Family from Westwego, La., receives warm welcome here in south county
September 21, 2005 - By BILL MILLIGAN
For the Call
William Bellanger was looking forward to making new friends at a new school — he just didn't think that school would be in south county.
William, 14, formerly of Westwego, La., would have started his freshman year at John Curtis Christian High School in New Orleans earlier this month if it hadn't been for Hurricane Katrina. Instead, he is a freshman at Lindbergh High School.
"We enrolled him at Lindbergh because we knew it was going to be six weeks before any schools down there reopen, if that,'' said his mother, Jennifer Bellanger. "Lindbergh has bent over backwards for us. If we haven't been able to find it, they've provided it for him. They've even assigned a student to show him around.''
Jennifer's parents, Phyllisus and John DeMaranville, live in the Sakura Gardens Condominiums off Tesson Ferry Road. Her brother graduated from Lindbergh in 1972, but she had never seen the campus.
"I didn't realize it was that big until we attended the open house,'' Jennifer said.
"They have me running all over that campus,'' William said.
"I told him he doesn't have to worry about going out for track,'' she said. "He's getting all his exercising just going to class.''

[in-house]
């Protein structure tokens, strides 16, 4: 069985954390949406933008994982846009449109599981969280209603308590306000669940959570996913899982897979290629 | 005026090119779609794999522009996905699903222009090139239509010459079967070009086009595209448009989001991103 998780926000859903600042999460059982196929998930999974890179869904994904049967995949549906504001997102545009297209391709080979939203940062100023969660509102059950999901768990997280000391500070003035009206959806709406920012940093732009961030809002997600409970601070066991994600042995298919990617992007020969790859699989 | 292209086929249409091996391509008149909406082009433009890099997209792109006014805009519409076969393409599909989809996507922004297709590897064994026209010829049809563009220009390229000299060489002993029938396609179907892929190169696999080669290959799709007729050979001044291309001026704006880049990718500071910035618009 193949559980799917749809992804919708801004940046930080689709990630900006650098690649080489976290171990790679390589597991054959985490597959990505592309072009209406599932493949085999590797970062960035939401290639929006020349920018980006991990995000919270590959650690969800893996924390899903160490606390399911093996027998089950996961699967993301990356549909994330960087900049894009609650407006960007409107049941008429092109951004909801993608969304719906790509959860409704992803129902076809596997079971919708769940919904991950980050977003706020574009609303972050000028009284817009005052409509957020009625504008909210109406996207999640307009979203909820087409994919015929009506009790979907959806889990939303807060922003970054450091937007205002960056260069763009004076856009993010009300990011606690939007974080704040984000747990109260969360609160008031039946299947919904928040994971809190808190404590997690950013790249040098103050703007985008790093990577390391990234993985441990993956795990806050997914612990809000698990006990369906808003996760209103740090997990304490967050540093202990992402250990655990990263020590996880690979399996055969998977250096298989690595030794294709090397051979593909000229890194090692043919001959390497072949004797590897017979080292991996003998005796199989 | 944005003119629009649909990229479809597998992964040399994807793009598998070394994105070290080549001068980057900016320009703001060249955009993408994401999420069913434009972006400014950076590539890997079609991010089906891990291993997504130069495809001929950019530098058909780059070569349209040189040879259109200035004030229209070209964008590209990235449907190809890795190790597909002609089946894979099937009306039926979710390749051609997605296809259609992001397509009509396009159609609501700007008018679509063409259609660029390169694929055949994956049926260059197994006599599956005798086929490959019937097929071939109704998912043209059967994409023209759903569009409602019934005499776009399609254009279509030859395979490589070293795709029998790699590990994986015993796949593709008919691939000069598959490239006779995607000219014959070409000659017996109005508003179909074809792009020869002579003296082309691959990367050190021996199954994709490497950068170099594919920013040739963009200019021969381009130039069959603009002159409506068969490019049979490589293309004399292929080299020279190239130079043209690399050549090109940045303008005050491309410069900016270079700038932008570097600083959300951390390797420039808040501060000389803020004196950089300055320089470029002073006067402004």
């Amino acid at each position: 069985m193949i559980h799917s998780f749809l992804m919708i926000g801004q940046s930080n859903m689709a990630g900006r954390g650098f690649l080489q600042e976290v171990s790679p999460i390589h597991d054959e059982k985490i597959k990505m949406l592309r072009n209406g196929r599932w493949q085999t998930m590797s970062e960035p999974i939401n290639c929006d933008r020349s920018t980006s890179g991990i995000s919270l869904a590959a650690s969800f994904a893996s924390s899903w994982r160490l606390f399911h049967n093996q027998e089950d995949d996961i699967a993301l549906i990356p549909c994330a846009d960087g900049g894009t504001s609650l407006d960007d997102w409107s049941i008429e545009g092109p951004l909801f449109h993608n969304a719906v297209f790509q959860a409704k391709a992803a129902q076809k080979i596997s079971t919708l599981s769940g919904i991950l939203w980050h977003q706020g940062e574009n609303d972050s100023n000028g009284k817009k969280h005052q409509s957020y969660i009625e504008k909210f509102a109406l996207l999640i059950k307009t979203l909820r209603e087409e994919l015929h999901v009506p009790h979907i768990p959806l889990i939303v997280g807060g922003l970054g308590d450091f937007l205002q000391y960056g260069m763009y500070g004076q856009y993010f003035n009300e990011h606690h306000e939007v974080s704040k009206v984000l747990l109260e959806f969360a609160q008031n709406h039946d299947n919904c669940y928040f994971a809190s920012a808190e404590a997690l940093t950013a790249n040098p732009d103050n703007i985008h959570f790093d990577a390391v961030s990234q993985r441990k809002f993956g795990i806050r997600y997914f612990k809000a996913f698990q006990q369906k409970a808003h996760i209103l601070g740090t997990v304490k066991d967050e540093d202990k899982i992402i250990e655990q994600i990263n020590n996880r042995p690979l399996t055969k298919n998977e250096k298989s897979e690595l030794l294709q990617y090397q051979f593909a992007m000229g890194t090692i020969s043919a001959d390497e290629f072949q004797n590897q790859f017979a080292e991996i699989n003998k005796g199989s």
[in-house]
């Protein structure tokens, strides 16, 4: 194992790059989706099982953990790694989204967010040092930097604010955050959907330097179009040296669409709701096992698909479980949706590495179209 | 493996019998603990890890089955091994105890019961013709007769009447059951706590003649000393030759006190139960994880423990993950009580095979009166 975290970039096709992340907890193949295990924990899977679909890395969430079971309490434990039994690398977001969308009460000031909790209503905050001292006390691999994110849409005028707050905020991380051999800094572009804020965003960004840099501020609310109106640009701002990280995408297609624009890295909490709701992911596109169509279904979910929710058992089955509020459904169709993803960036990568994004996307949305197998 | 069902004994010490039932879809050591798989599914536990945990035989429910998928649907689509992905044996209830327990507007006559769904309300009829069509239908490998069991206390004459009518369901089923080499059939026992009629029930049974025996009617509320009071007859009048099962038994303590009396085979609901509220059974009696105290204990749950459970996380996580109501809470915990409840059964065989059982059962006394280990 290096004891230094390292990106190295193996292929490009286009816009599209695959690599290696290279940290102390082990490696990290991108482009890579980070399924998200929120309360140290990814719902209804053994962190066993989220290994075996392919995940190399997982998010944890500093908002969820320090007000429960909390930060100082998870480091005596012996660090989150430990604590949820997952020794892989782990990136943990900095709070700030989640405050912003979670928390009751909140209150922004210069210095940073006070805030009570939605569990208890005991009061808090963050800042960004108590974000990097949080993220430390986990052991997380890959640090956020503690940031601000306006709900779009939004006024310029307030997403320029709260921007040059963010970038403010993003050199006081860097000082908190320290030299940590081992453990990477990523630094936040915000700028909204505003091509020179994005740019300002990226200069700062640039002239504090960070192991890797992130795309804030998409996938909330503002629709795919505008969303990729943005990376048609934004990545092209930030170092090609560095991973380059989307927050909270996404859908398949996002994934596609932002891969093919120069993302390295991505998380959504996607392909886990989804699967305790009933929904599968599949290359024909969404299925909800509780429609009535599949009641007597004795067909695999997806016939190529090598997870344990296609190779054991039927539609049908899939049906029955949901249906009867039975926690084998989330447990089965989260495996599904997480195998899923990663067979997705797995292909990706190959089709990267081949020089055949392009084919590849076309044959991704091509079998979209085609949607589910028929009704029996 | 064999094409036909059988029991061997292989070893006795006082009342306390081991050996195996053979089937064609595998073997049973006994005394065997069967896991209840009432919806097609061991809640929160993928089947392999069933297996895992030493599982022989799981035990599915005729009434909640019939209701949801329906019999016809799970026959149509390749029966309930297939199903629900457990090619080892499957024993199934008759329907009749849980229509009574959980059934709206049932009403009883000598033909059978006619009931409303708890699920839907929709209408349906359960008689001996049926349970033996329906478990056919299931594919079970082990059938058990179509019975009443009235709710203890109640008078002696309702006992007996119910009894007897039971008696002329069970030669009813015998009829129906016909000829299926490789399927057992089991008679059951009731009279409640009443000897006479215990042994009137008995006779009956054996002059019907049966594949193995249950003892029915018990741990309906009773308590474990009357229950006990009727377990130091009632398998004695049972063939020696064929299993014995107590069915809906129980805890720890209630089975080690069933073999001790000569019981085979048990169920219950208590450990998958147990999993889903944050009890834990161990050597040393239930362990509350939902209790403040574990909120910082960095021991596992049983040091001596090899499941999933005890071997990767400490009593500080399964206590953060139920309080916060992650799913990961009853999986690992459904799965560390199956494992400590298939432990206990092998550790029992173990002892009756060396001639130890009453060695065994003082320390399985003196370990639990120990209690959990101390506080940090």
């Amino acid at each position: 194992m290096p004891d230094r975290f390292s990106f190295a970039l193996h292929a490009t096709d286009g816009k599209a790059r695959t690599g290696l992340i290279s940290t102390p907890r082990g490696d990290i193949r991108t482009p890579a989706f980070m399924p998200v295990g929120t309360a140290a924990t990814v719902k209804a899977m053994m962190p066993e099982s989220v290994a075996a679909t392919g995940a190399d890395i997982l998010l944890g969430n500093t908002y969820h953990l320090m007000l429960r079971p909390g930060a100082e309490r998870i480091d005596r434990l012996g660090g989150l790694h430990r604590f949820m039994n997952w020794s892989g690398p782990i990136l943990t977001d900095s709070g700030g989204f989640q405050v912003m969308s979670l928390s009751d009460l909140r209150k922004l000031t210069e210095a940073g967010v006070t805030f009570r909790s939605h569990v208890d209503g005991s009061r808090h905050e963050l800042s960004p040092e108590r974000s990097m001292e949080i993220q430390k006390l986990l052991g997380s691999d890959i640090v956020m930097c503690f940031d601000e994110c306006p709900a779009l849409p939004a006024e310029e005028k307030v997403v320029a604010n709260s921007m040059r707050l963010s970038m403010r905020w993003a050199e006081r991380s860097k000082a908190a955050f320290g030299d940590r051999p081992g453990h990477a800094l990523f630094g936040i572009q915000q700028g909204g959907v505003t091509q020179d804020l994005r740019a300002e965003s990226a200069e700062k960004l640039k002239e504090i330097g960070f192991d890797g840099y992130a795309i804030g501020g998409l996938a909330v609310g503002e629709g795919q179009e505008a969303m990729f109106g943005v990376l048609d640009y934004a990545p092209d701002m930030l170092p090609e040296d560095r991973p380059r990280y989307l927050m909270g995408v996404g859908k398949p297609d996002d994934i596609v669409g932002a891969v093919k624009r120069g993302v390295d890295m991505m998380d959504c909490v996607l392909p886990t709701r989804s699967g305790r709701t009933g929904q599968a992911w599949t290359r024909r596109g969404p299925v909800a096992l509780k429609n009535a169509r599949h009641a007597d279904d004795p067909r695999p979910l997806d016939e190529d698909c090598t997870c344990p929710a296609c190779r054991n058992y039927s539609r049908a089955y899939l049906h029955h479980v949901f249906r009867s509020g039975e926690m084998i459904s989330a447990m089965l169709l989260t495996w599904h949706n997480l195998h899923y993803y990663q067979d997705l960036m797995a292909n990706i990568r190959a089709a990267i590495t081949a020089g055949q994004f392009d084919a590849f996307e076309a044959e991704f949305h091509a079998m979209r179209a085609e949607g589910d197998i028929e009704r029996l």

"Lindbergh is bending over backwards to help my son and they want to do more,'' said William's father, Joseph Bellanger. "His teachers said if he needs anything, let them know. I really admire this area.''
William already had begun making new friends at John Curtis during band camp this summer. His voice cracked as he started talking about them.
"My new friends have disappeared,'' William said. "They lived in Hanrahan and we haven't been able to find out how that area is.''
Despite daily attempts to reach friends and family, the Bellangers haven't heard from eight of the members of William's Boy Scout troop and his parents aren't certain if they have jobs anymore.
Many of the flooded houses in east New Orleans and Oak Park were built by the architectural firm where Jennifer Bellan-ger is employed as an architectural draftsman. It is uncertain whether the firm will reopen.
She had surgery to her foot the Tuesday before Katrina struck. While her husband stayed with their home through the storm, he sent Jennifer and William to St. Louis after the storm reached Category Five status.
Their house sustained wind damage to the roof and lost a roof over a workshop in the back of the home. Joseph Bellanger covered it with a tarp before heading north to rejoin his family.
"An old shed we wanted to fall down is still standing and it sways back and forth in a light wind,'' William said. "It should have fallen down 20 years ago. The only thing holding it up is a flat bottomed canoe.''
The family usually stops overnight on the way to St. Louis, but this time they didn't find any vacant motel rooms until they reached Festus. The first rest area they saw that wasn't crowded was just south of Arnold.
"By that time it was easier to just keep heading for St. Louis,'' said Jennifer Bellanger, who made the whole drive even though her son offered to help.
"Not at 14 ...,'' she said.
William said he misses New Orleans' hot sauce the most and does not know if he wants to return from an area where his family has been forced to evacuate by a hurricane.
His father is optimistic, though.
"New Orleans will be back, stronger than ever,'' he said. "We'll be back. I think a lot of good is going to come from this.''